RAYMOND, Wash. - A newly formed task force in Pacific County recently installed some high tech equipment to find stolen vehicles on Washington's backroads.
County Sheriff's Chief Criminal Deputy Pat Matlock tells us the Automated License Plate Recognition device scans for license plates and runs them against a state and national database to find vehicles reported stolen or relating to a crime, and alerts the officer.
Last year Sheriff Scott Johnson explained to the Washington State Auto Theft Prevention Authority that highway 101 might be a more descrete route for criminals to attempt escape into Oregon with a stolen vehicle. The authority awarded enough grant money to fully fund two (ALRP) devices for the Pacific County Regional Auto Theft Task Force.
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During the early portion of 2011, law enforcement agency administrators in Pacific County met with each other and shared ideas regarding technology that would assist officers and deputies with locating stolen vehicles, vehicles used during the commission of a crime or vehicles associated with serious crimes such as violent assaults, homicides or kidnapping Amber Alert issues. After discussing ideas and logistics, they decided to implement a new and localized task force focusing on auto theft and crimes associated with automobiles. The name of the group was decided as the Pacific County Regional Auto Theft task force. The group includes the Pacific County Sheriff’s Office, the Long Beach Police Department, the South Bend Police Department, the Raymond Police Department and the Shoalwater Bay Tribal Police Department.
A key component needed to help aid with the enforcement efforts was a piece of equipment called the Automated License Plate Recognition device. This device includes a “plate finder” which is a sophisticated firmware that continuously searches the “dual lens” camera for the presence of the license plate. As the plate is detected by the camera, the dual lens is triggered to capture both color and infrared images of the vehicle and plate. The camera is able to see license plates regardless of sun glare, darkness or other adverse conditions. It uses a “Triple Flash Technology” which varies the flash, shutter and gain settings to capture multiple plate images thus ensuring the highest quality photo which is sent to the processer within the police vehicle. If the license plate has been entered with the state or national database as a stolen vehicle or as a vehicle associated with a crime, the device will alert the officer of the issue.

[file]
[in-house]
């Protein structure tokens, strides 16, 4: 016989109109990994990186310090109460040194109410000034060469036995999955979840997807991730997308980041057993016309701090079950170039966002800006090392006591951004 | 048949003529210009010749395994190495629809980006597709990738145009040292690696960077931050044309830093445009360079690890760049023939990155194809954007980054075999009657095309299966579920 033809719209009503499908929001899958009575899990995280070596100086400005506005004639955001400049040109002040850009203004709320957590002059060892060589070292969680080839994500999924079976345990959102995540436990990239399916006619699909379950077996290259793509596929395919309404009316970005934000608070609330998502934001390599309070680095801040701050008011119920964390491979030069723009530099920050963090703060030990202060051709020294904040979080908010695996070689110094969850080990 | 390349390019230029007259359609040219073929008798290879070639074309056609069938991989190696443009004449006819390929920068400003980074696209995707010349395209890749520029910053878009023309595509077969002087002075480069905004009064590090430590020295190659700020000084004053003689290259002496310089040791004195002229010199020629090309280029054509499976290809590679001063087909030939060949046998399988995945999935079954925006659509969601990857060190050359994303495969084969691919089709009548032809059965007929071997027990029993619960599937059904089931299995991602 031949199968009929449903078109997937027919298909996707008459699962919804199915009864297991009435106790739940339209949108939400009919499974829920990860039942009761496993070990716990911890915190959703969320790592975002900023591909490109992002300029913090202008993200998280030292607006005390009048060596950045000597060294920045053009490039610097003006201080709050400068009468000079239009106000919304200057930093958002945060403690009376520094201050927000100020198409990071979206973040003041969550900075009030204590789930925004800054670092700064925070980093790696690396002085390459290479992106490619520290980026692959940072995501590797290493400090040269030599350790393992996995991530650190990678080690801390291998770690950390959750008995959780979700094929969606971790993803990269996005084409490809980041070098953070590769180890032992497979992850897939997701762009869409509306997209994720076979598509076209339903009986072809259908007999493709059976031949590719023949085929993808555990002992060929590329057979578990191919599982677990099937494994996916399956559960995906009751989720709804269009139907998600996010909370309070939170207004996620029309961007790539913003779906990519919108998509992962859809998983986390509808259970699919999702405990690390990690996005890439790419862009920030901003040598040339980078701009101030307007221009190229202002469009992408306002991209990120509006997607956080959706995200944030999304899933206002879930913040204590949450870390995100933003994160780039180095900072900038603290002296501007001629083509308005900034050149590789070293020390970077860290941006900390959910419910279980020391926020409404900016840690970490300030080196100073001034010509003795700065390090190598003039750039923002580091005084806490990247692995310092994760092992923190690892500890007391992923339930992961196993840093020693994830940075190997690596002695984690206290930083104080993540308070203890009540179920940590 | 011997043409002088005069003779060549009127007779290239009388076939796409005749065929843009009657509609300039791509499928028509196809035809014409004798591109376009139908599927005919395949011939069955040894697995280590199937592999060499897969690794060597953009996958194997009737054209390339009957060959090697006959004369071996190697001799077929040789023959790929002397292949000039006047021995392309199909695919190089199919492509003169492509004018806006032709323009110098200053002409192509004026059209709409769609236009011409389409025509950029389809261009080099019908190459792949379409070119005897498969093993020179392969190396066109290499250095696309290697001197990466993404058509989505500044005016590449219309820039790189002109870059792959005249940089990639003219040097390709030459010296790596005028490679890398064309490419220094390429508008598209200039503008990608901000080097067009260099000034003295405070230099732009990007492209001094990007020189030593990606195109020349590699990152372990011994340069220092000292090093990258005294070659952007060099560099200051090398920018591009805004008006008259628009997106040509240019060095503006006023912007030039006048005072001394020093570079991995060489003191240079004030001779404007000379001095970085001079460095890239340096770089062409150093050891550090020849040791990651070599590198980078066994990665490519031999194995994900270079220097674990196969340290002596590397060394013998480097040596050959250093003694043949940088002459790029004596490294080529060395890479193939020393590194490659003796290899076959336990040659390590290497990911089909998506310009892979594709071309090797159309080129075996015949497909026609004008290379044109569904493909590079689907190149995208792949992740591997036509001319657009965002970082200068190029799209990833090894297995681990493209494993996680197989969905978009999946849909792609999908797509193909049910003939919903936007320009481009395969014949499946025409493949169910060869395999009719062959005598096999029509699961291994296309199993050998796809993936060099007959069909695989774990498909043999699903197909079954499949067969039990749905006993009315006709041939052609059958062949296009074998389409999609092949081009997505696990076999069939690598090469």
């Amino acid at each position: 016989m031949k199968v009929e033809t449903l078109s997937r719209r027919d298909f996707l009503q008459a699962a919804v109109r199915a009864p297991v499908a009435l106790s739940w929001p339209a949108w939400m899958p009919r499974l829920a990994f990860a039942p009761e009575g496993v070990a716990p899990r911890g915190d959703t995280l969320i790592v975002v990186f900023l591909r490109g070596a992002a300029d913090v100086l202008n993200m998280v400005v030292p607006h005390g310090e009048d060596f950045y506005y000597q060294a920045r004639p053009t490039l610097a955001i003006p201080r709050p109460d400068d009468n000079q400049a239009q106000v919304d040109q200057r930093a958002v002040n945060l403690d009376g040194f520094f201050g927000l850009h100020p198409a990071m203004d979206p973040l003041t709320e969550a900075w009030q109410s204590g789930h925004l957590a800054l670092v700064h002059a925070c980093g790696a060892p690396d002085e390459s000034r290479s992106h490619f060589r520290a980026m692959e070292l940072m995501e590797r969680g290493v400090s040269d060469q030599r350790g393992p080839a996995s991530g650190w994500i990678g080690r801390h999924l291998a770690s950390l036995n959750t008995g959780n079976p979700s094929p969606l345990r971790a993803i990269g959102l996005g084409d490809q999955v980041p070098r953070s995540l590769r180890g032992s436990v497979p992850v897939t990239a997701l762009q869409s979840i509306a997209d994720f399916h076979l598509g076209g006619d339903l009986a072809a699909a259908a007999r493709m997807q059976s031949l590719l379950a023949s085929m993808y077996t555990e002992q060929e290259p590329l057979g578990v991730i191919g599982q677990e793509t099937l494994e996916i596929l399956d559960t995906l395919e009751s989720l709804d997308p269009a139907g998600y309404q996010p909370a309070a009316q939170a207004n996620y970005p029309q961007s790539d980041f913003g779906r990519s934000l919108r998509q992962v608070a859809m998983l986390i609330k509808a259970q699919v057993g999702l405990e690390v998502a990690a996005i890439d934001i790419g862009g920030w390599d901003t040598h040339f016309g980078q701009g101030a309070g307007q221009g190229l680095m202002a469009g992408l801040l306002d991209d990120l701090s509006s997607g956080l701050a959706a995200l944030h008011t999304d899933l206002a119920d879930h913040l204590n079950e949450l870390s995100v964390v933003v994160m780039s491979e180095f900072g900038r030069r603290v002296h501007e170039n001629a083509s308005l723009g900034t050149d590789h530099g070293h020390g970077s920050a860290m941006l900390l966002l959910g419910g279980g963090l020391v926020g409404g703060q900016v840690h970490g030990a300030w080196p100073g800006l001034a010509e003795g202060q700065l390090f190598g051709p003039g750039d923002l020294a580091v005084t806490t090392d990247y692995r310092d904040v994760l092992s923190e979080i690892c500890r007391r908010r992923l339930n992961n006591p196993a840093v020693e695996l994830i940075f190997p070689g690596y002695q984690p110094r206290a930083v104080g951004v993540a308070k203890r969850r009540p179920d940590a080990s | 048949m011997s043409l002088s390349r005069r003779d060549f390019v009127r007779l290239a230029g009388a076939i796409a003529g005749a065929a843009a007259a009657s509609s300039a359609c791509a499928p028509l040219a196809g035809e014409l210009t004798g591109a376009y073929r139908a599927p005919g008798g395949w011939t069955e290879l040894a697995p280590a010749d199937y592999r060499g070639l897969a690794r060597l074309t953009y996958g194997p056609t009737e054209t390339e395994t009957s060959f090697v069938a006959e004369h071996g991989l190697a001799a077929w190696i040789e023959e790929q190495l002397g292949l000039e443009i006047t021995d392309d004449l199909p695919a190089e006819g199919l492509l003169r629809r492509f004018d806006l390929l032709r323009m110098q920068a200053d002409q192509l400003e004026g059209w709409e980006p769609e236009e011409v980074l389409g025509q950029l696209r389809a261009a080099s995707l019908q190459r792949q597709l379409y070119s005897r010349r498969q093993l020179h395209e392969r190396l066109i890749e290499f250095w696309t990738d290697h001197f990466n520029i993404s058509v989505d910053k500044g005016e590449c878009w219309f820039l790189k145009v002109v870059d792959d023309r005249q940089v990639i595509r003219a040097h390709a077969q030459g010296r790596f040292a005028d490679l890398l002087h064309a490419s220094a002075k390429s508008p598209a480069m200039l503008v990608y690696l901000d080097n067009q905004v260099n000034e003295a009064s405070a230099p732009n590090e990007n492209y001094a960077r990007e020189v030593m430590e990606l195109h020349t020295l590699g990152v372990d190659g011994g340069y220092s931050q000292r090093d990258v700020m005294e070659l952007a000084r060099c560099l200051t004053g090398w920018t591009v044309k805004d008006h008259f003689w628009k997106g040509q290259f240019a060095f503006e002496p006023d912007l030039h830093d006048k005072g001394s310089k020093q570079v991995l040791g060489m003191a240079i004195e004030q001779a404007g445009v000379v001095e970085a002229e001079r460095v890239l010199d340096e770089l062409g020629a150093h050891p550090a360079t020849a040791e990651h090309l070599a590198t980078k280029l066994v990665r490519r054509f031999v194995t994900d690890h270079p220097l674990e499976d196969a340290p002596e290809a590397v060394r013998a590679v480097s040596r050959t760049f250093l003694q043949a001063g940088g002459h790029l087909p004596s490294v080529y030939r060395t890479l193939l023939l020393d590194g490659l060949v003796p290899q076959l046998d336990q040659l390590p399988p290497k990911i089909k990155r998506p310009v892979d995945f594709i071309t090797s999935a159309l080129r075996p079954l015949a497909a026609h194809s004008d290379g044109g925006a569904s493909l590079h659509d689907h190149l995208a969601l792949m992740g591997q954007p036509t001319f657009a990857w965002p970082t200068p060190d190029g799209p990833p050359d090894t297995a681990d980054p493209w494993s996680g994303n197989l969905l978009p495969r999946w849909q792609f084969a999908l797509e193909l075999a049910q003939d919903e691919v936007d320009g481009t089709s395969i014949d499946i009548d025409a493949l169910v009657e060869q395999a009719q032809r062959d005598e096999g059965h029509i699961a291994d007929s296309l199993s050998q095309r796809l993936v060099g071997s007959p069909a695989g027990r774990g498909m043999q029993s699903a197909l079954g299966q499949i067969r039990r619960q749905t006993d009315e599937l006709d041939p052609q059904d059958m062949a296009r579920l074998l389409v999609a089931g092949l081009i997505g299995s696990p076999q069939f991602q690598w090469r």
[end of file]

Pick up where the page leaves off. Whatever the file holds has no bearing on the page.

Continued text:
During the late portion of 2011, Pacific County Sheriff Scott Johnson, approached board members of the Washington State Auto Theft Prevention Authority regarding possible grant money or additional funding to aid in the purchase of one or more of these devices. Sheriff Johnson advised the board that the only other major route of travel from Interstate 5 was via State Route 101 south through Pacific County towards the Oregon and California coast. Sheriff Johnson stated that with less law enforcement coverage within rural areas such as Pacific County, criminals would possibly think they had a better chance to go undetected if they chose State Route 101 as their travel destination. The authority awarded enough grant money to the Pacific County Regional Auto Theft Task Force to purchase two (ALRP) devices. No local funds were used to purchase these devices. The devices have recently been installed and deployed on two police vehicles within the county. One device has been installed on a South Bend Police vehicle and the other has been installed on a Raymond Police vehicle. The task force felt that the two police that State Route 101 ran directly through would be the best location to deploy the new devices. The task force hopes to request additional funding for more devices at a later date. For more information and success stories and testimonials, the device manufacturer website is www.pipstechnology.com.